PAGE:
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Marking and moderation - MARKING_ MODERATION and External Scrutiny

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Marking and moderation - MARKING_ MODERATION and External Scrutiny Powered By Docstoc
					College Policy on Marking and Moderation

Introduction

1.   This policy defines the College policy on the marking and moderation of all work
     that is formally assessed as part of a College award. It incorporates College policy
     on second marking and anonymous marking.

2.   In line with the QAA Code of Practice for the Assurance of Academic Quality and
     Standards in Higher Education Section 6 – Assessment of Students, the policy
     attempts to define:

        How staff can provide a mark for assessed work that will enable a student’s
         performance for each element of assessment to be established and to inform
         progression and award decisions;

        The circumstances in which anonymous marking is appropriate and when it is
         either not practical or inappropriate;

        When double (second) marking should be used and what approach should be
         taken;

        The processes governing internal moderation and verification of marks and the
         procedure to be followed when markers disagree over the original marks;

        The processes that will ensure that College, School and programme policies
         and procedures on assessment are explicit, valid and reliable.

     Other College policies and procedures relating to assessment are defined
     elsewhere, notably in the College Policy on the Operation of Boards and Sub-
     Boards of Examiners.

3.   This policy concentrates explicitly on procedures that should be followed when
     marking scripts; it does not take into account issues such as mitigating
     circumstances, late submission or special examination arrangements, which are
     covered by other policies. A principle of the College’s marking procedures is that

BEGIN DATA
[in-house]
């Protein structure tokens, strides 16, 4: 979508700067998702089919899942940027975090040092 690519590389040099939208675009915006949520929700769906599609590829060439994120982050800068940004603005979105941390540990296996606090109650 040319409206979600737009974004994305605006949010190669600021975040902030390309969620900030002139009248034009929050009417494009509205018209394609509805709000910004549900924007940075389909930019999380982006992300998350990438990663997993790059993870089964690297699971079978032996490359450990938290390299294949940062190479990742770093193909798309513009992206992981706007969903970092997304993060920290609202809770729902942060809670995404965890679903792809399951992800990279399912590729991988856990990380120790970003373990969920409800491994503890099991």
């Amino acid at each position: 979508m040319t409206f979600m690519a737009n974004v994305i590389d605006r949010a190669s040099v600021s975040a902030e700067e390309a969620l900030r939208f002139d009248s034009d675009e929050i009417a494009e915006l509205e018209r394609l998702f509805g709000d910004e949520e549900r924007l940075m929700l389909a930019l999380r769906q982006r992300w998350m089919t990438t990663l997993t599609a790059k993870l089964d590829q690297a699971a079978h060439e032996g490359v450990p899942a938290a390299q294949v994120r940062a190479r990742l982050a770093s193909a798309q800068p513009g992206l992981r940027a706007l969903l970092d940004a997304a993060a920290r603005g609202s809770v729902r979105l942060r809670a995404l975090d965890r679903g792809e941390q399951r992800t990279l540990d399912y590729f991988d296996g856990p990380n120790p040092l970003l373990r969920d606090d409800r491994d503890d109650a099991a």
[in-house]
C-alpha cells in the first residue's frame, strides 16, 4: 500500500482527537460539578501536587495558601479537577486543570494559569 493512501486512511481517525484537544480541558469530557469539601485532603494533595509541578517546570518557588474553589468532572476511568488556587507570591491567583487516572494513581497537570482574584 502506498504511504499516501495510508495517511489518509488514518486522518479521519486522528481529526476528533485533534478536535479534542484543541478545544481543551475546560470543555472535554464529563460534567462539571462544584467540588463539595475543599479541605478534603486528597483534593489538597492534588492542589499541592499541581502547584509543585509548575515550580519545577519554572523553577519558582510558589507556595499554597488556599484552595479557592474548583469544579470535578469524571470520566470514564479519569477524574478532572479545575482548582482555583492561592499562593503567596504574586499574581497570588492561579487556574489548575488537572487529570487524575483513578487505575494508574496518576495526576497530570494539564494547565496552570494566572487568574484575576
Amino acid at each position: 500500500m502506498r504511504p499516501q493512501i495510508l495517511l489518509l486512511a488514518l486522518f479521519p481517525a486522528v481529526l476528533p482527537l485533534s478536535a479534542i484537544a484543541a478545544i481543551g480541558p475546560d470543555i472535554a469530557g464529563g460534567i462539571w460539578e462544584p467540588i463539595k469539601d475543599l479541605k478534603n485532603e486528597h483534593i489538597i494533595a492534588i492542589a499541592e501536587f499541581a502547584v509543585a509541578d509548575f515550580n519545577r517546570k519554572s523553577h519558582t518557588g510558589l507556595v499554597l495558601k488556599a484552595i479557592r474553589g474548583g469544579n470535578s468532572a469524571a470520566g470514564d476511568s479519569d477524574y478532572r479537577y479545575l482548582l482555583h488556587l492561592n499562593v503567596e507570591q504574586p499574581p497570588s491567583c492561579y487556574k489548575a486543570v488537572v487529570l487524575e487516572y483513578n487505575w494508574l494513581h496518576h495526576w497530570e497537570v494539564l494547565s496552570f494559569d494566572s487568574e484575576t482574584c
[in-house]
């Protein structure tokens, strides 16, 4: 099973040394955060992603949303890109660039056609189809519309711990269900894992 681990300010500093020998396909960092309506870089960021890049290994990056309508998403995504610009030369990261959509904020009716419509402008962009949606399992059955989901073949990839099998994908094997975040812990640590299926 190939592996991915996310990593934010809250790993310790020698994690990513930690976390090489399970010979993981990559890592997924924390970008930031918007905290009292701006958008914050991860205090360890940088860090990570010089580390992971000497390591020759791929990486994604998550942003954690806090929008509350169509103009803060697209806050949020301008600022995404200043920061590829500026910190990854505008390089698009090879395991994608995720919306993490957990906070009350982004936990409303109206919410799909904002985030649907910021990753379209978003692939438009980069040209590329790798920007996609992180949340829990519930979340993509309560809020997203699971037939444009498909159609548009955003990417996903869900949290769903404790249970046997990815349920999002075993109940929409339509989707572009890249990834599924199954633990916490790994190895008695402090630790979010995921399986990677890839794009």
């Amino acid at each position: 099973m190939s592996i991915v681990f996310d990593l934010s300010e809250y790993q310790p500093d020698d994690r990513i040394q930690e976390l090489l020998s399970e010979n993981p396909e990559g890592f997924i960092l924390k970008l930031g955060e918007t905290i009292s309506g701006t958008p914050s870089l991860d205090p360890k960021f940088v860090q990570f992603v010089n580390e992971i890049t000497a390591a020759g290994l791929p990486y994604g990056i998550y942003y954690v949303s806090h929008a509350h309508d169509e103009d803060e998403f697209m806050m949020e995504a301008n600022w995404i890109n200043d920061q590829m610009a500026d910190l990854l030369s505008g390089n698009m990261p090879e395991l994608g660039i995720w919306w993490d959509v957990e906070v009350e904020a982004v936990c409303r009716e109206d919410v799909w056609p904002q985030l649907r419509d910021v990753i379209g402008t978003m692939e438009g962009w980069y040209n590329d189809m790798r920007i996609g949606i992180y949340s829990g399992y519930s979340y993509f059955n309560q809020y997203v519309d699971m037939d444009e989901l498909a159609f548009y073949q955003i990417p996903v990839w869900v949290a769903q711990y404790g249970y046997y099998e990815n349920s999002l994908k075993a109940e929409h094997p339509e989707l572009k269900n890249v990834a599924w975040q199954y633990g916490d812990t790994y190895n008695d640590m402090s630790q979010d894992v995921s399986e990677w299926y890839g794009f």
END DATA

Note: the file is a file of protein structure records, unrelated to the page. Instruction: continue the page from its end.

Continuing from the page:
each script should initially be marked solely according to defined academic criteria;
     allowances for other circumstances should either be made before the assessment
     takes place (special examination arrangements) or after the work has been
     marked (late submission / mitigating circumstances).

4.   It is recognised that there are many different forms of assessment, including non-
     written assessment (including assessment of presentations, oral assessment or
     assessment of contribution in seminars). This policy applies to all forms of
     assessment; exceptions are made for different types of assessment where
     appropriate. This particularly applies to policies on anonymous marking and
     double marking; in some forms of assessment (for example assessment of
     practical work or of presentation) anonymous marking and/or double marking will
     clearly be impractical.
Marking

5.    All marks that are presented to a board/sub-board of examiners must be on a scale
      of 0 -100, using whole numbers only. Normal practice is, where the final mark is
      not a whole number, for the mark to be rounded to the nearest whole number, with
      .5 of a mark rounded up.

6.    Criteria for the award of these marks will be defined during the programme /
      module development processes. Assessment criteria may be defined either at
      programme, module or element level and must be published in the programme
      handbook (see also paragraph 24). Where appropriate this may be by a simple
      statement indicating how many marks are awarded for correct / incorrect answers.
      Sample criteria are attached as appendix one (undergraduate) and appendix two
      (postgraduate); programme teams are free to adopt alternative criteria, or to use or
      amend these sample criteria, subject to approval of the criteria during the
      programme / module development process. Further guidance on assessment
      criteria and learning outcomes is available from the QAA subject benchmark
      statements, the Framework for Higher Education Qualifications and the College’s
      programme and module approval guidelines.

7.    The marking of any assessment must be on academic merit alone. Mitigating
      circumstances affecting the assessment should be dealt according to the College
      Policy on Mitigating Circumstances:
      http://www.bbk.ac.uk/reg/regs/mitcircspol

8.    All assessments submitted late should be marked according to the policy outlined
      in the College Policy on Late Submission of Coursework
      http://www.bbk.ac.uk/reg/regs/latesubmission.

9.    If an assessment offence is discovered during marking, the matter should be dealt
      with according to the College Policy on Assessment Offences.
      http://www.bbk.ac.uk/reg/regs/assmtoff.

Anonymous Marking